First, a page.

Land redistribution in KwaZulu-Natal : an analysis of farmland transactions recorded in 1997 and 1998.
Graham, Andrew Wallace.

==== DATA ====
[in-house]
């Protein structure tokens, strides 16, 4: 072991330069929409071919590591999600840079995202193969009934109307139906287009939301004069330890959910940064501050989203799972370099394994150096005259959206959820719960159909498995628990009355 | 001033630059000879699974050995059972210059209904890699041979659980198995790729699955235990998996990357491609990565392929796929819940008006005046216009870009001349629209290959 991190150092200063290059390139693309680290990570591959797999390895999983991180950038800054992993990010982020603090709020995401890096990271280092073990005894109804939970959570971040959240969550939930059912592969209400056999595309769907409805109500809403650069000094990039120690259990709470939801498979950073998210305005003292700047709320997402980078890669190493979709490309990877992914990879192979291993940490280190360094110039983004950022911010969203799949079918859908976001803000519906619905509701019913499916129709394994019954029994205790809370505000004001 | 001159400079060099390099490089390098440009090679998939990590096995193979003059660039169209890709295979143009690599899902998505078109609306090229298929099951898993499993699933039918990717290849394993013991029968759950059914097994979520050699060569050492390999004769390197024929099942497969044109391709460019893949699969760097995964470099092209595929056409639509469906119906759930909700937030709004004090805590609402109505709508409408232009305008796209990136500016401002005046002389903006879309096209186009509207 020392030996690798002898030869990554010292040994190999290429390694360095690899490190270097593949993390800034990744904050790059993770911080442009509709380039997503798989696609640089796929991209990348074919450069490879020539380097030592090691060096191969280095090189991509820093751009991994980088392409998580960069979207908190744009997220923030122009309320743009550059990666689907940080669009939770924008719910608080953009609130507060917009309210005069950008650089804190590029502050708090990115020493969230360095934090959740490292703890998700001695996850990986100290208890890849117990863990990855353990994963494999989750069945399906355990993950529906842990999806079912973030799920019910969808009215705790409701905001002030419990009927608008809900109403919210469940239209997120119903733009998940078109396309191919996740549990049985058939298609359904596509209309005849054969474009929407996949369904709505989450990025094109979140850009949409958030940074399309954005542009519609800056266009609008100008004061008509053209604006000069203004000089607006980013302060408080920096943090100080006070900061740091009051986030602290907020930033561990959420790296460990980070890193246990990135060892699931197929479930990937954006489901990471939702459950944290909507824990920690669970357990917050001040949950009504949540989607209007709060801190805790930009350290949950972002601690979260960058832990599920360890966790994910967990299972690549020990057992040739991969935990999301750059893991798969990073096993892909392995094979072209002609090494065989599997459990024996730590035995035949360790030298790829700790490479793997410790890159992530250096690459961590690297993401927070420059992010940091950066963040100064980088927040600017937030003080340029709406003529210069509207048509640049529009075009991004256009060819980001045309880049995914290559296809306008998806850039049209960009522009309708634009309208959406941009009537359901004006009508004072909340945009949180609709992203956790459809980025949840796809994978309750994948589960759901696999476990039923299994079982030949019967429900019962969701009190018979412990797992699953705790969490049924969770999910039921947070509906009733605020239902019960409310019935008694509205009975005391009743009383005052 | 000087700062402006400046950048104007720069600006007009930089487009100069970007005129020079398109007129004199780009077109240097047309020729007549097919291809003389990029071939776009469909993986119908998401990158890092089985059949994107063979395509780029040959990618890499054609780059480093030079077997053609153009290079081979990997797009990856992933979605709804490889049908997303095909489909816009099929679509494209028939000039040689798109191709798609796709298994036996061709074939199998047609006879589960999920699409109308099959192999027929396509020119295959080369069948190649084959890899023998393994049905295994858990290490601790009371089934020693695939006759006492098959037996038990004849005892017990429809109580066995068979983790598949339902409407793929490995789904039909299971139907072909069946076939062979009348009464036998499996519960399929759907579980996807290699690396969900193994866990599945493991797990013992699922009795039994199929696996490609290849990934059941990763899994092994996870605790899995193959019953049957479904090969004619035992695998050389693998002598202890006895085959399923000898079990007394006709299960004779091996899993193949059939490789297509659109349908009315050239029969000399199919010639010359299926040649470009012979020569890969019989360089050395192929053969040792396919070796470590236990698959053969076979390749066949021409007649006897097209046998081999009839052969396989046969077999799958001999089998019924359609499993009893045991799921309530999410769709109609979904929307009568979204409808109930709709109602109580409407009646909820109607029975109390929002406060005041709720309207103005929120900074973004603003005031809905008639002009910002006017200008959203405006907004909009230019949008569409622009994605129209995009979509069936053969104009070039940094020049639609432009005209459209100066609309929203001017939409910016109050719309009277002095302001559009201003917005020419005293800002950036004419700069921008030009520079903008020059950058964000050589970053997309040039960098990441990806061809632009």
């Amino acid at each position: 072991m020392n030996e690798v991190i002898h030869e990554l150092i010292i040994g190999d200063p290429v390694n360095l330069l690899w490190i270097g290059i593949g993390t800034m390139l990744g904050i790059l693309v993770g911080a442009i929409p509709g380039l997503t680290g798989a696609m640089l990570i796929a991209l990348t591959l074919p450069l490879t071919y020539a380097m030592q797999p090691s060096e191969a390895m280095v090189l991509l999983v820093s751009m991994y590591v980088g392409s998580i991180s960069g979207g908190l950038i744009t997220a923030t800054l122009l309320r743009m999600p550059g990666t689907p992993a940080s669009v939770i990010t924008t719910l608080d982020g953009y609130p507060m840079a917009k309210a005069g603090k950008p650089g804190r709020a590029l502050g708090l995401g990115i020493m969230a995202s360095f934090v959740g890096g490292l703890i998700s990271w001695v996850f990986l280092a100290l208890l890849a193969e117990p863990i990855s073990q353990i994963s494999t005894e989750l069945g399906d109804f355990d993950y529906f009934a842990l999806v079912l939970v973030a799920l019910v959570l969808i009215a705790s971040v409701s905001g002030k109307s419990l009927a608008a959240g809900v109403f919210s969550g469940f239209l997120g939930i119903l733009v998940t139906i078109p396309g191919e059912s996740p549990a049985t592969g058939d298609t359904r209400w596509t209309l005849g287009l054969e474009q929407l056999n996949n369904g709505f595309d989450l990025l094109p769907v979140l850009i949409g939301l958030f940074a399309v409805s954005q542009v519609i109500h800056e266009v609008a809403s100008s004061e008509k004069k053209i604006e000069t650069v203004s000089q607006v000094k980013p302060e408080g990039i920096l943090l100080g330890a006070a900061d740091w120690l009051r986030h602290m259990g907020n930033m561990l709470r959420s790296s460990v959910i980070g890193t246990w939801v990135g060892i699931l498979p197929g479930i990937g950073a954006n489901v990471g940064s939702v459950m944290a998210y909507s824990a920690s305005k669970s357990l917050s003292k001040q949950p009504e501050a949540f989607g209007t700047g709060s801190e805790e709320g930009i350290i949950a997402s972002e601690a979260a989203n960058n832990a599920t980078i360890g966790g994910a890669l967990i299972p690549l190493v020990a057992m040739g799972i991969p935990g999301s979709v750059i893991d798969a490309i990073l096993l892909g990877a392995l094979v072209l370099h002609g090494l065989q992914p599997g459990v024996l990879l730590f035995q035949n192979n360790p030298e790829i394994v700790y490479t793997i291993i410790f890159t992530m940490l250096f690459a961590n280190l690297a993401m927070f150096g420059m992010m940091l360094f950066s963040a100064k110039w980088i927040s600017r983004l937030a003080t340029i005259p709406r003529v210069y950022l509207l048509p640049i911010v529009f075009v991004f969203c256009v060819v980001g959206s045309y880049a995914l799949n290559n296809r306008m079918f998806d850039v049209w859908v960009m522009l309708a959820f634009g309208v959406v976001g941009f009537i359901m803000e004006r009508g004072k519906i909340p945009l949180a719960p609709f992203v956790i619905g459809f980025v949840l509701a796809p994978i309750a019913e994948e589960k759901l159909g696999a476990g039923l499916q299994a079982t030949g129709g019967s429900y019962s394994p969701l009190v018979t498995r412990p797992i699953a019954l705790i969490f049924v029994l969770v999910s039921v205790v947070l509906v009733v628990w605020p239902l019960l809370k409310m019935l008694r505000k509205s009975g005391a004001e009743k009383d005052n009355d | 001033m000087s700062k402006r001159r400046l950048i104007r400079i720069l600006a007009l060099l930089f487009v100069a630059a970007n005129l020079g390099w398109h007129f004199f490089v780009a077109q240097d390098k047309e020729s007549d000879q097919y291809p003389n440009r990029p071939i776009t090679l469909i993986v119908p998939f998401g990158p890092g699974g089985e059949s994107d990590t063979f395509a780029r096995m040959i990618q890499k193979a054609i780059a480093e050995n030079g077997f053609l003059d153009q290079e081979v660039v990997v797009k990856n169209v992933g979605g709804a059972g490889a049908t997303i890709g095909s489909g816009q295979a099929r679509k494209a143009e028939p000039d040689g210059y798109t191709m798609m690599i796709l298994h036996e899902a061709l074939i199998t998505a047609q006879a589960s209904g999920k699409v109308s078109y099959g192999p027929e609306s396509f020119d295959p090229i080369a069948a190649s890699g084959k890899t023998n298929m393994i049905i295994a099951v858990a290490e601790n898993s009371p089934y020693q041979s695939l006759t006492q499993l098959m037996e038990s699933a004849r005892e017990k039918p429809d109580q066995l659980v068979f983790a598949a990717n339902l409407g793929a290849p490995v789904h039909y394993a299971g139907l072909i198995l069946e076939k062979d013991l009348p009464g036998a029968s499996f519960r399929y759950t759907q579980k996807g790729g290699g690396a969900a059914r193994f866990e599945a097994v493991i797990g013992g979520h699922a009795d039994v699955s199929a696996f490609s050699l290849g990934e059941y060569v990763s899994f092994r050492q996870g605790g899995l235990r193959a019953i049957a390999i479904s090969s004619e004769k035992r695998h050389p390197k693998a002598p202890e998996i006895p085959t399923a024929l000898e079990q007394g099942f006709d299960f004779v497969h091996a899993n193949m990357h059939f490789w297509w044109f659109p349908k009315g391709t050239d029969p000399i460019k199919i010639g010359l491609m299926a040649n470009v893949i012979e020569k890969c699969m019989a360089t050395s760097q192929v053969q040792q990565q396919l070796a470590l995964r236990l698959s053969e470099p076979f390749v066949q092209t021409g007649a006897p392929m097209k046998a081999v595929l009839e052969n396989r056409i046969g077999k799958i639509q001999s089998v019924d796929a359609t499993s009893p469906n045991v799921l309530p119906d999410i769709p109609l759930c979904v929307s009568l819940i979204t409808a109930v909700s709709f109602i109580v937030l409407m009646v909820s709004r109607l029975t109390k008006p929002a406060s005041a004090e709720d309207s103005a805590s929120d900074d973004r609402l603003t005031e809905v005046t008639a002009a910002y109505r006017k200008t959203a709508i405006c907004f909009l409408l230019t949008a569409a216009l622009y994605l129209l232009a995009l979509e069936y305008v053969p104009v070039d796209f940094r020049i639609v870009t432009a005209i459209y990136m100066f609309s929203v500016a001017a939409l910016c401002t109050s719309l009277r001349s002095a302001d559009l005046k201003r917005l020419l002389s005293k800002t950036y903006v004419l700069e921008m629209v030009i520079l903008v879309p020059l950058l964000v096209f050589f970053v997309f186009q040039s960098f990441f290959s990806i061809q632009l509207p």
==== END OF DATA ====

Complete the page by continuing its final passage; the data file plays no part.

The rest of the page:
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This research has two objectives: Firstly, to examine the rate of land redistribution in the province of KwaZulu-Natal during the years 1997 and 1998 as well as the performance of different modes of land redistribution. Secondly, to study the relationship between mode of redistribution, security of tenure and access to agricultural credit on land redistributed to disadvantaged households in the province during 1997. To measure the rate of land redistribution, results from a census survey of farmland transactions recorded in the province in 1998 were compared with the results from a previous survey conducted in 1997. It was found that 18885 hectares of commercial farmland transferred to disadvantaged owners in KwaZuluNatal during 1998, which implies an overall rate of redistribution of 0,35 per cent, down from 0,43 per cent in 1997. There were marked differences in the quality, quantity and agricultural performance of farmland transferred by different modes of redistribution. Private transactions accounted for the majority of the total land wealth and total land area transferred in both years, with mortgage loan transactions making the most significant impact. Also, the mode of land redistribution was an important determinant of the level of tenure security and agricultural performance. Individual households purchasing land through private transactions tend to exhibit much higher tenure security than those households which purchased land collectively under the government land grant programme. A logit model was employed to determine the probability of household agricultural borrowing. Results of the logit model on data gathered in a sample survey of 129 disadvantaged households that purchased farmland in KwaZulu-Natal during 1997 show that those farmers purchasing land through subsidised mortgage loans were more likely to borrow credit for agricultural purposes. The probability of agricultural credit use increases with more secure tenure, higher levels of wealth and liquidity, and higher education levels. These factors provide greater incentives for lenders to supply credit and for borrowers to use credit for investments and complementary inputs. The issues of tenure security and access to credit must be considered if land redistribution to the landless poor is to be successful in the long-term. It was recommended that government should reallocate scarce public funds towards programmes which assist emerging farmers to gain access to credit for the purchase and development of agricultural farmland. However, attention must also be directed towards scrapping the Subdivision of Agricultural Land Act, 70 of 1970, which currently impedes land redistribution through regulations preventing large farms from being subdivided and sold as smaller properties to viable emerging farmers. In addition, attention should be focused on converting existing government land grant projects into non land-user group schemes whereby land is set aside and managed in an effort to create a viable joint enterprise for the community to realise a benefit (income) stream.